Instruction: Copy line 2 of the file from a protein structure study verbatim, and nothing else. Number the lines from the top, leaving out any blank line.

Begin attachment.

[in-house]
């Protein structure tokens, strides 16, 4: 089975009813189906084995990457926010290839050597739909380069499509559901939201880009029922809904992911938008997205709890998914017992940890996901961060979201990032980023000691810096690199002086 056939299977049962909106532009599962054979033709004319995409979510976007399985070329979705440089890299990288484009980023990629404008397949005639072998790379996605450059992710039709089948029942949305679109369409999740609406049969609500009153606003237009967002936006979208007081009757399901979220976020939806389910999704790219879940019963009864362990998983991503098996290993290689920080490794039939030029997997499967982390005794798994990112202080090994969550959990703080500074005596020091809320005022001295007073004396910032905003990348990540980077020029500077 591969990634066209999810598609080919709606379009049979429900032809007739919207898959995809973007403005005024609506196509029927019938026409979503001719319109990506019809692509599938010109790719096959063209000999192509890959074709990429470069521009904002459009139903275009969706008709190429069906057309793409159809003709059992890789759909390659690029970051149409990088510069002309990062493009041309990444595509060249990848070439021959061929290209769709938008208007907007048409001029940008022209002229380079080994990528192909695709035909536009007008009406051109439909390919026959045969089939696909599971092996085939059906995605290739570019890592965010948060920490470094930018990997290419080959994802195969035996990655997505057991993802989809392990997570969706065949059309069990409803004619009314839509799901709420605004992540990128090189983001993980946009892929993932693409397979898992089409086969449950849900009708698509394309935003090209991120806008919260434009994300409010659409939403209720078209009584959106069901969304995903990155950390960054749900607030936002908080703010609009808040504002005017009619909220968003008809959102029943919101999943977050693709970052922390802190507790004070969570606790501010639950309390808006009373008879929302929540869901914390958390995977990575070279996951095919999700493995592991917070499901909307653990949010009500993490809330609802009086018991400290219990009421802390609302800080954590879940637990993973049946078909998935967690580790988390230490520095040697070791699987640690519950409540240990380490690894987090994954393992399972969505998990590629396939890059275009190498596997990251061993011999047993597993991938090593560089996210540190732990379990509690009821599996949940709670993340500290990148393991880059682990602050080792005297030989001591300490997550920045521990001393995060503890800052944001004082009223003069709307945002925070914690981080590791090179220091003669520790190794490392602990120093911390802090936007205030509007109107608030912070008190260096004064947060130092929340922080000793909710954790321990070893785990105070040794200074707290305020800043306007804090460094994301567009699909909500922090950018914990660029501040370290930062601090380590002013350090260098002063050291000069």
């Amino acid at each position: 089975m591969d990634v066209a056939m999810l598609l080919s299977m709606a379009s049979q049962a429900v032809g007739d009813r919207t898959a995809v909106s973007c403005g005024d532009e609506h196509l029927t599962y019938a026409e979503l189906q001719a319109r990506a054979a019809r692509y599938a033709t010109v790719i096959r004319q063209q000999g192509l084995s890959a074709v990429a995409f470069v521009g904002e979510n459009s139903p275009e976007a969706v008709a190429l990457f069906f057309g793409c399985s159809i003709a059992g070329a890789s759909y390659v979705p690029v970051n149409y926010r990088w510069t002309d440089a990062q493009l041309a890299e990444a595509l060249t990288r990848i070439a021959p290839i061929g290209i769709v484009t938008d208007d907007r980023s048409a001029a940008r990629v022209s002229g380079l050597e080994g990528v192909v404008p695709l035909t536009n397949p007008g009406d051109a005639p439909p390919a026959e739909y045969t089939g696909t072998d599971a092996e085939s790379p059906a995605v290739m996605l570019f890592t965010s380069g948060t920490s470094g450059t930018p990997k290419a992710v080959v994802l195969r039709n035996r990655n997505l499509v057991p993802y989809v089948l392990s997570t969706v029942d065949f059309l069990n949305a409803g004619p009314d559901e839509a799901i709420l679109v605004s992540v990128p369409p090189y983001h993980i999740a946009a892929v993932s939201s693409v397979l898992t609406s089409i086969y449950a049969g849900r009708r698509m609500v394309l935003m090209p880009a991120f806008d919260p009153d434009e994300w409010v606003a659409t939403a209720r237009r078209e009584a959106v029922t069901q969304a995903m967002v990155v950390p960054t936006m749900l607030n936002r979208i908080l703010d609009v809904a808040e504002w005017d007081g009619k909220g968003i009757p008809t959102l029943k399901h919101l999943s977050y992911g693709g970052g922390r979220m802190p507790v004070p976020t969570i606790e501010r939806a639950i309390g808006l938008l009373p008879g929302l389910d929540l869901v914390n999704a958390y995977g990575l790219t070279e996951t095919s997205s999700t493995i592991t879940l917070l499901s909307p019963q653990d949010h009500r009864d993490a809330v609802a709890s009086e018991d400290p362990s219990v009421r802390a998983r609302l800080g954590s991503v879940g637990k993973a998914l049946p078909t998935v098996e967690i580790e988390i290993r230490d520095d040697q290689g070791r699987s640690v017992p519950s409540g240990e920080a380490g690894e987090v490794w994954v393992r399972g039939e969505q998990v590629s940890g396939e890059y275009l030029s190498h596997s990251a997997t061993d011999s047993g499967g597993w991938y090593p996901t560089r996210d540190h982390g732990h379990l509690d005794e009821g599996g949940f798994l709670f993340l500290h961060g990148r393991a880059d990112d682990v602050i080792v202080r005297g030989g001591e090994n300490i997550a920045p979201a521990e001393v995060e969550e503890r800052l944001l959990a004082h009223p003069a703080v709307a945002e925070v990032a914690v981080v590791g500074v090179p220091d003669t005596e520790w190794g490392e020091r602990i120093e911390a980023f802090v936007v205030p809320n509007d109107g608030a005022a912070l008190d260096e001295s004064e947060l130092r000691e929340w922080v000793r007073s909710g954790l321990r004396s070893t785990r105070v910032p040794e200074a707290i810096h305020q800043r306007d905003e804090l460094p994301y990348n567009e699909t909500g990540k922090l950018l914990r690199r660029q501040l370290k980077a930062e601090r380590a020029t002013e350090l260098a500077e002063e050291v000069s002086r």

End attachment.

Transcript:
């Protein structure tokens, strides 16, 4: 089975009813189906084995990457926010290839050597739909380069499509559901939201880009029922809904992911938008997205709890998914017992940890996901961060979201990032980023000691810096690199002086 056939299977049962909106532009599962054979033709004319995409979510976007399985070329979705440089890299990288484009980023990629404008397949005639072998790379996605450059992710039709089948029942949305679109369409999740609406049969609500009153606003237009967002936006979208007081009757399901979220976020939806389910999704790219879940019963009864362990998983991503098996290993290689920080490794039939030029997997499967982390005794798994990112202080090994969550959990703080500074005596020091809320005022001295007073004396910032905003990348990540980077020029500077 591969990634066209999810598609080919709606379009049979429900032809007739919207898959995809973007403005005024609506196509029927019938026409979503001719319109990506019809692509599938010109790719096959063209000999192509890959074709990429470069521009904002459009139903275009969706008709190429069906057309793409159809003709059992890789759909390659690029970051149409990088510069002309990062493009041309990444595509060249990848070439021959061929290209769709938008208007907007048409001029940008022209002229380079080994990528192909695709035909536009007008009406051109439909390919026959045969089939696909599971092996085939059906995605290739570019890592965010948060920490470094930018990997290419080959994802195969035996990655997505057991993802989809392990997570969706065949059309069990409803004619009314839509799901709420605004992540990128090189983001993980946009892929993932693409397979898992089409086969449950849900009708698509394309935003090209991120806008919260434009994300409010659409939403209720078209009584959106069901969304995903990155950390960054749900607030936002908080703010609009808040504002005017009619909220968003008809959102029943919101999943977050693709970052922390802190507790004070969570606790501010639950309390808006009373008879929302929540869901914390958390995977990575070279996951095919999700493995592991917070499901909307653990949010009500993490809330609802009086018991400290219990009421802390609302800080954590879940637990993973049946078909998935967690580790988390230490520095040697070791699987640690519950409540240990380490690894987090994954393992399972969505998990590629396939890059275009190498596997990251061993011999047993597993991938090593560089996210540190732990379990509690009821599996949940709670993340500290990148393991880059682990602050080792005297030989001591300490997550920045521990001393995060503890800052944001004082009223003069709307945002925070914690981080590791090179220091003669520790190794490392602990120093911390802090936007205030509007109107608030912070008190260096004064947060130092929340922080000793909710954790321990070893785990105070040794200074707290305020800043306007804090460094994301567009699909909500922090950018914990660029501040370290930062601090380590002013350090260098002063050291000069």